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The U.S. Military Index: Is Torture Acceptable?

For many, it is the most convincing argument against the use of controversial interrogation techniques in the war on terror: If the United States tortures the suspects it captures, it’s all the more likely that U.S. soldiers will be tortured by America’s enemies. Similar logic underpinned the signing of the Geneva Conventions after World War ...

For many, it is the most convincing argument against the use of controversial interrogation techniques in the war on terror: If the United States tortures the suspects it captures, it’s all the more likely that U.S. soldiers will be tortured by America’s enemies. Similar logic underpinned the signing of the Geneva Conventions after World War II. But the index’s officers suggest the situation today may be more complex.

When the officers were asked if they agree or disagree with the statement "Torture is never acceptable," opinions were split. Fifty-three percent agreed, and 44 percent disagree. Nineteen percent, nearly 1 in 5 officers, say they "strongly disagree" with the notion that torture is never acceptable. Asked if they believe waterboarding is torture, opinions were similarly divided. About 46 percent of the officers say they agree with the statement "Waterboarding is torture," and about 43 percent say they disagree.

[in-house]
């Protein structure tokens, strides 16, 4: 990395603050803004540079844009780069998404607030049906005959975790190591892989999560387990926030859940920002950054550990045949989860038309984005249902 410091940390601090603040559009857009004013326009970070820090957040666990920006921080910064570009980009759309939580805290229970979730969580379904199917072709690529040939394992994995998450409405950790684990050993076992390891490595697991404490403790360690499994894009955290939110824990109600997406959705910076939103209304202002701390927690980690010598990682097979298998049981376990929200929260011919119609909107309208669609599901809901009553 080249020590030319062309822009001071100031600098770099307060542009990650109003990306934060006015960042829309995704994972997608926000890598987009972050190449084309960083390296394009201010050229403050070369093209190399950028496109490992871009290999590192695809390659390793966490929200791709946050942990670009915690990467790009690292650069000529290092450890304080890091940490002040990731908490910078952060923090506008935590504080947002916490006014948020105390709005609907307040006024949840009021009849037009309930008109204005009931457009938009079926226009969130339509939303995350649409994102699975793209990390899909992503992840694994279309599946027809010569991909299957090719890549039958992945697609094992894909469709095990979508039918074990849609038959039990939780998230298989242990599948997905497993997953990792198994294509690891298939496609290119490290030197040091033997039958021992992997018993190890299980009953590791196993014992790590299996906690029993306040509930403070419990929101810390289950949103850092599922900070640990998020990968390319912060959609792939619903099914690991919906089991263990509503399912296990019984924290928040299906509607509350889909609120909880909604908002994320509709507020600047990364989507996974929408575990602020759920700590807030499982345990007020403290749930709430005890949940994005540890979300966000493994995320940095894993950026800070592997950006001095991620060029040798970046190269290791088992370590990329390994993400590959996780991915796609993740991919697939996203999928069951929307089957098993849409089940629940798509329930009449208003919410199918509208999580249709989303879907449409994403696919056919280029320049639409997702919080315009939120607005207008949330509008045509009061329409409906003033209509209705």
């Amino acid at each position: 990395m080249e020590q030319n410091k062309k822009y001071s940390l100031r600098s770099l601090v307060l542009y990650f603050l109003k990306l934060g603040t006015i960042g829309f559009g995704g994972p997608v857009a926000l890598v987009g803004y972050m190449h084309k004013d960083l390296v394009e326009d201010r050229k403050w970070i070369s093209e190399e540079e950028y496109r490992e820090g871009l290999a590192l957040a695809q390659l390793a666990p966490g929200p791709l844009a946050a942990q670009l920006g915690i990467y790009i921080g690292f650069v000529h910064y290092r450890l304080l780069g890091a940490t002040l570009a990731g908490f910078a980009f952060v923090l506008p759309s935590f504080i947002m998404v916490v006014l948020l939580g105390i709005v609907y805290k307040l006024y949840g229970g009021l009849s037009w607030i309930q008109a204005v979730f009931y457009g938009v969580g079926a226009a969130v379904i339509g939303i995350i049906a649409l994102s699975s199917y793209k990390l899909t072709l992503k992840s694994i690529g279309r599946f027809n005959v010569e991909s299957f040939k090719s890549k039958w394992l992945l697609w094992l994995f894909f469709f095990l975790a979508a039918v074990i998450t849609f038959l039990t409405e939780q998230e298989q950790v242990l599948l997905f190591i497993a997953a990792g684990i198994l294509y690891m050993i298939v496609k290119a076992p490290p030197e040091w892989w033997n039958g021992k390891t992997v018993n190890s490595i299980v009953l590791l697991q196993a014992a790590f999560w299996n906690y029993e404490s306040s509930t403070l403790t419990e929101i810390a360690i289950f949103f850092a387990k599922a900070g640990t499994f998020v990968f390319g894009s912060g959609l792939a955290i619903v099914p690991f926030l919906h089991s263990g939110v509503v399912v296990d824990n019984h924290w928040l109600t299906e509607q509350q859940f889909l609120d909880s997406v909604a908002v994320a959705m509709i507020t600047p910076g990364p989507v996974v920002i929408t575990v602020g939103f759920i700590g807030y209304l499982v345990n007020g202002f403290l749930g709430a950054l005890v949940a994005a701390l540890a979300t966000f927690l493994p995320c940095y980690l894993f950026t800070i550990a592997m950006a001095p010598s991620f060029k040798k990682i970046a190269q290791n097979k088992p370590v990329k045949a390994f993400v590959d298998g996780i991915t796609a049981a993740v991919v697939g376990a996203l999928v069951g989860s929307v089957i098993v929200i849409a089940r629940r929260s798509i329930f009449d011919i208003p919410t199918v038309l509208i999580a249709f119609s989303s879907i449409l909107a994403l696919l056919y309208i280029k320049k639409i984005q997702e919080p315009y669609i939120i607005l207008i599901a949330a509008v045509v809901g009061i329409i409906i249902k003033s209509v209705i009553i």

These results suggest that the military itself may be of two minds about the use of torture and what constitutes it. It also suggests that, in the fog of war, even the most emotional and controversial arguments are never cut and dried.

Download the complete U.S. Military Index data:

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